>reviewed by musa fazal

>date: 14 sep 2004
>time: 8pm
>venue: the esplanade theatre studio
>rating: ****1/2

>tired already? go home then
>review junkie? whitney, give them this click to sniff

>look, we know that you need to know that we, as responsible reviewers, have some quantifiable categories to rate productions, and are not just relying on some undefinable instinct or gut feeling. So to put your mind at ease, we will give you a logical rating system based on the practitioner's vision / and the reviewer's response of a particular production. Here it is then: ***** : Transcendent / Rapturous. ****: Crystal / Appreciative. ***: Transmitted / Thoughtful. **:Vague / Unsatisfied. * : Uncommunicated / Mystified. Yet in the end, you will feel that this is (1) a cheap attempt to justify the subjective arbitrariness of our rating system (2) buttressed by an interest in the logical (and inevitable) categorisation of such productions, which is (3) undermined by the cheapness of the attempt, and (4) confused by the creeping feeling you are getting that we are dead serious in our feeling that this rating system is an accurate description of the content, intent and quality of the production. Oh please -- does it even matter now? Look, at least we tried.


THE WATER STATION is the first of a trilogy of critically acclaimed plays by Ota Shogo exploring Man's interaction with the elements. Having had the privilege to watch the Earth Station and Wind Station, I must say that I find The WATER STATION the most hypnotic of the three. I'm not entirely sure why. Perhaps water commands our attention because of its nourishing, life-giving properties. Antoine de Saint Exupery, author of the Little Prince, once wrote that water "has no taste, no colour, no odour; it cannot be defined, art relished while ever mysterious. Not necessary to life, but rather life itself. It fills us with a gratification that exceeds the delight of the senses."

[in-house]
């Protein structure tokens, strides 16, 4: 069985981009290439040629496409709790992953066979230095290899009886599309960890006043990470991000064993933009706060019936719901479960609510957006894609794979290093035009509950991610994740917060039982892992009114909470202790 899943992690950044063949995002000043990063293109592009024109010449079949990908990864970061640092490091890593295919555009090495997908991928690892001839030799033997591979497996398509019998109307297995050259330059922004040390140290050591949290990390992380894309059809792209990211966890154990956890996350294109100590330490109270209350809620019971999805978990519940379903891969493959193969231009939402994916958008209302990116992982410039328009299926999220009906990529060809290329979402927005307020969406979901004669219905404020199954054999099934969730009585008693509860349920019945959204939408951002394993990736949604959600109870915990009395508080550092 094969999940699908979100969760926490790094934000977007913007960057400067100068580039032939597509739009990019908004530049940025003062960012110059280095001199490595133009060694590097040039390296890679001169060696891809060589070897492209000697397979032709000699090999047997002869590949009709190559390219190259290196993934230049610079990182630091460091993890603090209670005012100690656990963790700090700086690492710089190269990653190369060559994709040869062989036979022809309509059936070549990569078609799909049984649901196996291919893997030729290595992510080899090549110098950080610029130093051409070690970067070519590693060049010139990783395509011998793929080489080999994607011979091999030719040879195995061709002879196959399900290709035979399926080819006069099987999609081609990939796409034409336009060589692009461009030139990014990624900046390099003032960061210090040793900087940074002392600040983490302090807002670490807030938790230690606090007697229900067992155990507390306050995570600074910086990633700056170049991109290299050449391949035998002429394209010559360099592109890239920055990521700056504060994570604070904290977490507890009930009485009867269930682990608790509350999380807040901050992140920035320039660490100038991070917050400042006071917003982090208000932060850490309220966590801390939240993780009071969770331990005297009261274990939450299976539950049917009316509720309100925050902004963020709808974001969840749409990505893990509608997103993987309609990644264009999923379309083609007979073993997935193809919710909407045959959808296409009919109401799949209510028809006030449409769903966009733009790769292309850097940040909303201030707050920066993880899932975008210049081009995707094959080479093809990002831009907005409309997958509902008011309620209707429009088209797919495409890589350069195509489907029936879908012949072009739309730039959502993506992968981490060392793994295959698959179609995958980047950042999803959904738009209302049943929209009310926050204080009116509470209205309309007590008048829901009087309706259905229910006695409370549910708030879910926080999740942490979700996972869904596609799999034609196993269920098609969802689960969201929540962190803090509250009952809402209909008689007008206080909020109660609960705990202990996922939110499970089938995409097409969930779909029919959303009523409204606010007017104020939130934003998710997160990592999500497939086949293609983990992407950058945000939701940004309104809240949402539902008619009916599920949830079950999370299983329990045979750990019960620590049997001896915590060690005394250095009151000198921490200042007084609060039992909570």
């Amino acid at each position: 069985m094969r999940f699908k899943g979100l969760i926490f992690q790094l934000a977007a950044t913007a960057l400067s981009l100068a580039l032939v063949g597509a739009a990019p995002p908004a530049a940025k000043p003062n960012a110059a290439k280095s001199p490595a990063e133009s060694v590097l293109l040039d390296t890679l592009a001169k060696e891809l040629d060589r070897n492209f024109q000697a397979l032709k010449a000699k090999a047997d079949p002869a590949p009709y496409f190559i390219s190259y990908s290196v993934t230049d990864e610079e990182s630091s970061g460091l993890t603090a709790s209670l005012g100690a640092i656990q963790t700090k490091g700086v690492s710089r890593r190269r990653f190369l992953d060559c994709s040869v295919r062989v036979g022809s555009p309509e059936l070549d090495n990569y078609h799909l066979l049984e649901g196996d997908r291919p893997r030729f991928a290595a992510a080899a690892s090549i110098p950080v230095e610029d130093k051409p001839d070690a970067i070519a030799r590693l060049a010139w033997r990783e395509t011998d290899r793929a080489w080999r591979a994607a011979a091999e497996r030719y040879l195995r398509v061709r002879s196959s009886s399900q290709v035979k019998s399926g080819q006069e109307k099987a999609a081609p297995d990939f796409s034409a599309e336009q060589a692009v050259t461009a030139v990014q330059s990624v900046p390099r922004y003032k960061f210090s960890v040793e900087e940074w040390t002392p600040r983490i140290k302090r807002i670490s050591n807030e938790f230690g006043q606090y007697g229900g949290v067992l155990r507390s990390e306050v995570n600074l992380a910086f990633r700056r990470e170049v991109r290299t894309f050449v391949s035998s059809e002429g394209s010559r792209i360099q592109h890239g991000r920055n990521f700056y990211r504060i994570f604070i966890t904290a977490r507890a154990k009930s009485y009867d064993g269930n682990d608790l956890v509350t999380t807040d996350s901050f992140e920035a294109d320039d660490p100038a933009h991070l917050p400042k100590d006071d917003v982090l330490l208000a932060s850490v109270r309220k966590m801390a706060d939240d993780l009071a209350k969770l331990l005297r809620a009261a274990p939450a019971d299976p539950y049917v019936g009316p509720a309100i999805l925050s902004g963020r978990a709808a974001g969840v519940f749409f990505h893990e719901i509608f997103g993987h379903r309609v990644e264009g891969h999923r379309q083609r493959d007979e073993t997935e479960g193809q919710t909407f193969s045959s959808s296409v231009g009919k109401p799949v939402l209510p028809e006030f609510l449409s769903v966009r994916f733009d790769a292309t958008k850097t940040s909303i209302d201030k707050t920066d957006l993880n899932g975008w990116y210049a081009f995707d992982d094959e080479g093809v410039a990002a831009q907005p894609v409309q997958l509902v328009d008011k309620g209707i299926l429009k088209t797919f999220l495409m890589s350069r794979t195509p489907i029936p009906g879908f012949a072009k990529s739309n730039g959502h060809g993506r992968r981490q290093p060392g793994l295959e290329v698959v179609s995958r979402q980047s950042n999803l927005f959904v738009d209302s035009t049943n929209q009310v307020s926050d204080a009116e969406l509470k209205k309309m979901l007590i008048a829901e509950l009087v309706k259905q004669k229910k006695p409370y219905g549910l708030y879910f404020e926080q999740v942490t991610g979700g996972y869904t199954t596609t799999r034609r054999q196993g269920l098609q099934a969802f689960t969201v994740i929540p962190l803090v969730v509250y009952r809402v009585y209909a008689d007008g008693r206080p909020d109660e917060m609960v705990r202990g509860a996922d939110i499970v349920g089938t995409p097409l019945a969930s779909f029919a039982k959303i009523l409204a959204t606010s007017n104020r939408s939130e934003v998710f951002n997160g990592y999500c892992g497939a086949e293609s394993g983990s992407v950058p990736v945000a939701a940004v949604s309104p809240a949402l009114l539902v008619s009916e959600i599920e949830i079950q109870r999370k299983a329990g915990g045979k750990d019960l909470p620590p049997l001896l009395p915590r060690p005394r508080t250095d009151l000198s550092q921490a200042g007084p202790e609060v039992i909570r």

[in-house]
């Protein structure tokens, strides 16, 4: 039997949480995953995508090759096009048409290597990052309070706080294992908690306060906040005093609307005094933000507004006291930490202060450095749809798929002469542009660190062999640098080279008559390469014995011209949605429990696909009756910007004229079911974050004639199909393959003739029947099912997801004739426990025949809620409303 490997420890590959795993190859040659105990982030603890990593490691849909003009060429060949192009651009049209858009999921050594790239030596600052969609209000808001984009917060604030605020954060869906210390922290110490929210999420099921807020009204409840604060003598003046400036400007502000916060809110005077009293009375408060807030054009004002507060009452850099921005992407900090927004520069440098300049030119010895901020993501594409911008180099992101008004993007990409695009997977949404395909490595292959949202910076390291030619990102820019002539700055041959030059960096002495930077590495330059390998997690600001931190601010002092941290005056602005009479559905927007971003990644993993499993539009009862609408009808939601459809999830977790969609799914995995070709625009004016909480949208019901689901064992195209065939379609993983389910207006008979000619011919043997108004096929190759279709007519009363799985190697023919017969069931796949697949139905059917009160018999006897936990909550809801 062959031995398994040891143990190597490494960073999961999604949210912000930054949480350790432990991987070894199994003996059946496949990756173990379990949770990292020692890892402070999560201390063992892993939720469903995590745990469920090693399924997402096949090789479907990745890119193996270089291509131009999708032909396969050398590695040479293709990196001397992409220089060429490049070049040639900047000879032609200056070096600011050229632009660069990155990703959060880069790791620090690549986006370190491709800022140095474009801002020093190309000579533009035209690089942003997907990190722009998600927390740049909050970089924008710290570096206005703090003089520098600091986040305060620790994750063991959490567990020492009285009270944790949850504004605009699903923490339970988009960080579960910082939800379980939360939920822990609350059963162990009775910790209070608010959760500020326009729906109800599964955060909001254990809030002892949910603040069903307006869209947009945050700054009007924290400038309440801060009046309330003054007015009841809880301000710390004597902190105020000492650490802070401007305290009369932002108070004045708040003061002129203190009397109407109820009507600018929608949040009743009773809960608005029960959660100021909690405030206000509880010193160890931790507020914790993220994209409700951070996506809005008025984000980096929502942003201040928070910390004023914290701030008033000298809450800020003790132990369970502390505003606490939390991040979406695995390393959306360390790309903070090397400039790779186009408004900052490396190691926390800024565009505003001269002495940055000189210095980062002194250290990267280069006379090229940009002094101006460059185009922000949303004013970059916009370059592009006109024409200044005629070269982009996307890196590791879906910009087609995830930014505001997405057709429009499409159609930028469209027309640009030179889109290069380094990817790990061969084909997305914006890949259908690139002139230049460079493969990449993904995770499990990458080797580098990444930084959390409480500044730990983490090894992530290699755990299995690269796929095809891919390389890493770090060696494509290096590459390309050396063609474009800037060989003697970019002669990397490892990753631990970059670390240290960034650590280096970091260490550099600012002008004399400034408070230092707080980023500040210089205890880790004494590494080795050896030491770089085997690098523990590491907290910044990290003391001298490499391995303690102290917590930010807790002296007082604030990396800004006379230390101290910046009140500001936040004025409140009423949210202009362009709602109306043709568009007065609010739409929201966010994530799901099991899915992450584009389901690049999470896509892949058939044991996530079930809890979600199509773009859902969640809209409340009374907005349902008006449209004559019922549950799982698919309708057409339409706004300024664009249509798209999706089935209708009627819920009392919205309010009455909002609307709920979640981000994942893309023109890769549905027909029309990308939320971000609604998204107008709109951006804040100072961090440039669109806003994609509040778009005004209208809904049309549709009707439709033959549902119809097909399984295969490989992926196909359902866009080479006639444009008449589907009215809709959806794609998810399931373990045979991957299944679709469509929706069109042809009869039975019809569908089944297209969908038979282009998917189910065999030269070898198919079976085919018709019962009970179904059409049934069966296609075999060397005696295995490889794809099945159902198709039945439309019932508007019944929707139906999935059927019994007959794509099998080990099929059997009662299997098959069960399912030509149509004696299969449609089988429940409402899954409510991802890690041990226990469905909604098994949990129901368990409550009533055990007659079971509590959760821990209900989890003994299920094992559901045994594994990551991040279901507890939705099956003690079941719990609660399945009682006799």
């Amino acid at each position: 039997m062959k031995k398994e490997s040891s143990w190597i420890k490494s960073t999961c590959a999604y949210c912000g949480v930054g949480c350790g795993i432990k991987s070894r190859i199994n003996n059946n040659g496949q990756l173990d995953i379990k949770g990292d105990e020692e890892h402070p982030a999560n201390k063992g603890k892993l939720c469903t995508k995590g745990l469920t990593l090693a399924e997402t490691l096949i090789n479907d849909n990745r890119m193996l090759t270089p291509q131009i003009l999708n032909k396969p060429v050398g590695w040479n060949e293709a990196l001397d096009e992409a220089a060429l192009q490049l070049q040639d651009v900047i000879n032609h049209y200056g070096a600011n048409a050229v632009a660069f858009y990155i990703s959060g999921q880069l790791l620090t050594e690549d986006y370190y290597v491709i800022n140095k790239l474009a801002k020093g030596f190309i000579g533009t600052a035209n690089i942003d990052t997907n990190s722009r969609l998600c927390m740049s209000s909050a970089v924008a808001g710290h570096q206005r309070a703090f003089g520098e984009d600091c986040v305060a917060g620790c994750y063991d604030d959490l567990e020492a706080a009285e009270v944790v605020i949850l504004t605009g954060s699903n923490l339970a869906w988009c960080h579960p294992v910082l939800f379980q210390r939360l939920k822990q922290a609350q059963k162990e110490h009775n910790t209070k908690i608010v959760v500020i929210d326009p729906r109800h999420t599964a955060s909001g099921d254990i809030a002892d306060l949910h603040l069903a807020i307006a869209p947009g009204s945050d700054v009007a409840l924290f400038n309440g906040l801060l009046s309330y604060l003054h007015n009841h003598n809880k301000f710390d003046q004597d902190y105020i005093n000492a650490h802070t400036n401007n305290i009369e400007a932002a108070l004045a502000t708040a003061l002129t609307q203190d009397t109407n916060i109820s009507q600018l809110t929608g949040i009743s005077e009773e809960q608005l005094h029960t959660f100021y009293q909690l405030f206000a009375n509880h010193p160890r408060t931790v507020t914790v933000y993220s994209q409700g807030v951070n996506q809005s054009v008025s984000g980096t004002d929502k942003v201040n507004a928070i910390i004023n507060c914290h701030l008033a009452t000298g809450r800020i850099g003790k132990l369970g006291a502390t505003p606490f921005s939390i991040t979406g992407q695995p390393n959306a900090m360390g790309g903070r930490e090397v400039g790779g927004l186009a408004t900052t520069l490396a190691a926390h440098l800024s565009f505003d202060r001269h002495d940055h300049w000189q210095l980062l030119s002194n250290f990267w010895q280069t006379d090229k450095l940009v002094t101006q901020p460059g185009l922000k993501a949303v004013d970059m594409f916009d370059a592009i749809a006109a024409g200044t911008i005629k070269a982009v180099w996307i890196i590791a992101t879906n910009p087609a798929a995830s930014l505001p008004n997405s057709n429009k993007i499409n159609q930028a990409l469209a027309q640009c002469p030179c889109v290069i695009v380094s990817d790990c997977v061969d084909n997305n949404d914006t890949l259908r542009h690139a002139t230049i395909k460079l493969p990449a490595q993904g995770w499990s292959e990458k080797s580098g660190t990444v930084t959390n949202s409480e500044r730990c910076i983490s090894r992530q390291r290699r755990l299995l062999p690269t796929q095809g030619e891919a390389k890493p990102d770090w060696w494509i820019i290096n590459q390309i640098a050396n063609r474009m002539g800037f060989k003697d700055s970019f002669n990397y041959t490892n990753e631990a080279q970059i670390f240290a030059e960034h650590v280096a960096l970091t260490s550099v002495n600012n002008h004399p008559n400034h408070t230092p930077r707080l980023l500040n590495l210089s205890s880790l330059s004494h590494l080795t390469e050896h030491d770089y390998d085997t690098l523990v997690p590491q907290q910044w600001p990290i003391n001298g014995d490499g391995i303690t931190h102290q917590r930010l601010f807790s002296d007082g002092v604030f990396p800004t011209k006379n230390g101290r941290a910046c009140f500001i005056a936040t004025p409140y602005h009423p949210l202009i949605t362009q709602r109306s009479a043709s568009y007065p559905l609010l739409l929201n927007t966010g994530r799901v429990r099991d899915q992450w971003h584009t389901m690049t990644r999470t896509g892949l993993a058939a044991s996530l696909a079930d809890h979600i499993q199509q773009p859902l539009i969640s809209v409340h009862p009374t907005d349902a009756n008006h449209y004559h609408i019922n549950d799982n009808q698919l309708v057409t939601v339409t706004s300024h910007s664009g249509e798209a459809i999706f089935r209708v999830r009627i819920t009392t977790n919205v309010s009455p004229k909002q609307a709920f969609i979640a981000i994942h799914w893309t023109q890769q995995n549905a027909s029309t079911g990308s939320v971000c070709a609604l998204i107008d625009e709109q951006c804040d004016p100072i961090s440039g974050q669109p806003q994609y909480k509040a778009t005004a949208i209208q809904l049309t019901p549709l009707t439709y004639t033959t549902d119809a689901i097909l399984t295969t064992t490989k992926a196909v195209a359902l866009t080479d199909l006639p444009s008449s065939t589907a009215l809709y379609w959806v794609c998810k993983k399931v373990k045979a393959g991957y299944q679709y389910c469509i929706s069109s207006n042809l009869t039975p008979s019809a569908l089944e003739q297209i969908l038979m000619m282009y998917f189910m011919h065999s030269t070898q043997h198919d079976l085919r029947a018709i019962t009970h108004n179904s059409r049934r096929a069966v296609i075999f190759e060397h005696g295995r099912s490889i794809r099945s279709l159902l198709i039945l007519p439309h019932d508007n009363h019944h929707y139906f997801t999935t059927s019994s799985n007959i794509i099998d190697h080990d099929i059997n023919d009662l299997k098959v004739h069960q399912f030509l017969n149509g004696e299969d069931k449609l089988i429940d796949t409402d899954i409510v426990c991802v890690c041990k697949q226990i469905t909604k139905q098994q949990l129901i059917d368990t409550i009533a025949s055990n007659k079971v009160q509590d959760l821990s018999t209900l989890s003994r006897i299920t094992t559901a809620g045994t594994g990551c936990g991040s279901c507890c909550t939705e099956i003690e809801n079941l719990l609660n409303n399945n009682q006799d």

In THE WATER STATION, a single tap of running water becomes a focal point for traveller after traveller to stop, rest and replenish. No words are spoken but the characters communicate their personal histories to us through their costumes, their gait, their interaction with each other and with the water. Physical movements slow down almost to a whisper. This is theatre reduced to its bare essence, so that every sidelong glance is magnified and every prop tells a story. An old shoe is worthy of a pause, a baby's bottle draws tears that tell of sacrifice. Baskets of junk and family laundry bandied about like banners, are set aside as the travellers stop to drink, wash, bathe and even brush their teeth. Silently the characters share with us their most routine and intimate cleansing rituals. The programme quotes Ota Shogo as having said of his play, "There are words here. You just can't hear them."

>>'an unmistakeable triumph for TTRP, and a deep, intense and fulfilling night of theatre'

Each actor has only several minutes on stage to convey a lifetime, and the intensity and concentration of the performance makes his task an unenviable one. This is a performance that relies very heavily on the actor to give it texture and the graduating students from the Theatre Training and Research Programme (TTRP) do an exceptional job. There were 17 actors in total, and the roles were unnamed, but some faces stood out. Jeungsook Yoo turned in a piercing performance communicating all the sharp pain of a disillusioned young girl, her eyes slowly welling up with tears, a faceless doll hanging limply by her side. Melissa Leung did a fascinating job playing a woman seeking shelter with a tiny parasol from gusts of wind that made her teeter perilously close to the edge.

The crew have designed a lovely set that cascades across from top stage right to bottom stage left effectively expanding the stage space within which the characters interact. Hella Chan adds volumes to the characters through weather-beaten costumes that speak like wrinkles of the tribulations of life. Director Philip Zarilli does a wonderful job in creating a diverse tapestry of mood, through music and the careful stitching together of the entrances and exits of each character. My one grouse is that occasionally I found the music somewhat overpowering, intruding at times on the silences and spaces for contemplation and reflection.

But this is a minor complaint for what was on the whole an unmistakeable triumph for TTRP, and a deep, intense and fulfilling night of theatre.